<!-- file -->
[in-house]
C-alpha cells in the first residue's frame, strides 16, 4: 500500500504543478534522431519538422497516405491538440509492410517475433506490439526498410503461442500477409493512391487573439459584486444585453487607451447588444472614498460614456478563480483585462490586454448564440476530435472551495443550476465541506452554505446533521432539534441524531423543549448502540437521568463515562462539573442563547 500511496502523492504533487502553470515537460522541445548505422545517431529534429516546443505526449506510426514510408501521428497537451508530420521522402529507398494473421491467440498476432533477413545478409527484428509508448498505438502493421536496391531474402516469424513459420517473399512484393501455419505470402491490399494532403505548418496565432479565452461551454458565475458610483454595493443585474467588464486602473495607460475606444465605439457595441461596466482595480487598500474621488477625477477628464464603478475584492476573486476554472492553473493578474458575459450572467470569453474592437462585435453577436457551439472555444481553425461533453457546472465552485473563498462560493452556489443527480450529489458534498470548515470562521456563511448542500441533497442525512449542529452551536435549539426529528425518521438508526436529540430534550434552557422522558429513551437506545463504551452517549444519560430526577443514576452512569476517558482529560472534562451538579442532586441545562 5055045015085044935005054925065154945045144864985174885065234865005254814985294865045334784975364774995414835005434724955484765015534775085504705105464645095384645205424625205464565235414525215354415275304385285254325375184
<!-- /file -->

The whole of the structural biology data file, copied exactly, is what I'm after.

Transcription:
[in-house]
C-alpha cells in the first residue's frame, strides 16, 4: 500500500504543478534522431519538422497516405491538440509492410517475433506490439526498410503461442500477409493512391487573439459584486444585453487607451447588444472614498460614456478563480483585462490586454448564440476530435472551495443550476465541506452554505446533521432539534441524531423543549448502540437521568463515562462539573442563547 500511496502523492504533487502553470515537460522541445548505422545517431529534429516546443505526449506510426514510408501521428497537451508530420521522402529507398494473421491467440498476432533477413545478409527484428509508448498505438502493421536496391531474402516469424513459420517473399512484393501455419505470402491490399494532403505548418496565432479565452461551454458565475458610483454595493443585474467588464486602473495607460475606444465605439457595441461596466482595480487598500474621488477625477477628464464603478475584492476573486476554472492553473493578474458575459450572467470569453474592437462585435453577436457551439472555444481553425461533453457546472465552485473563498462560493452556489443527480450529489458534498470548515470562521456563511448542500441533497442525512449542529452551536435549539426529528425518521438508526436529540430534550434552557422522558429513551437506545463504551452517549444519560430526577443514576452512569476517558482529560472534562451538579442532586441545562 5055045015085044935005054925065154945045144864985174885065234865005254814985294865045334784975364774995414835005434724955484765015534775085504705105464645095384645205424625205464565235414525215354415275304385285254325375184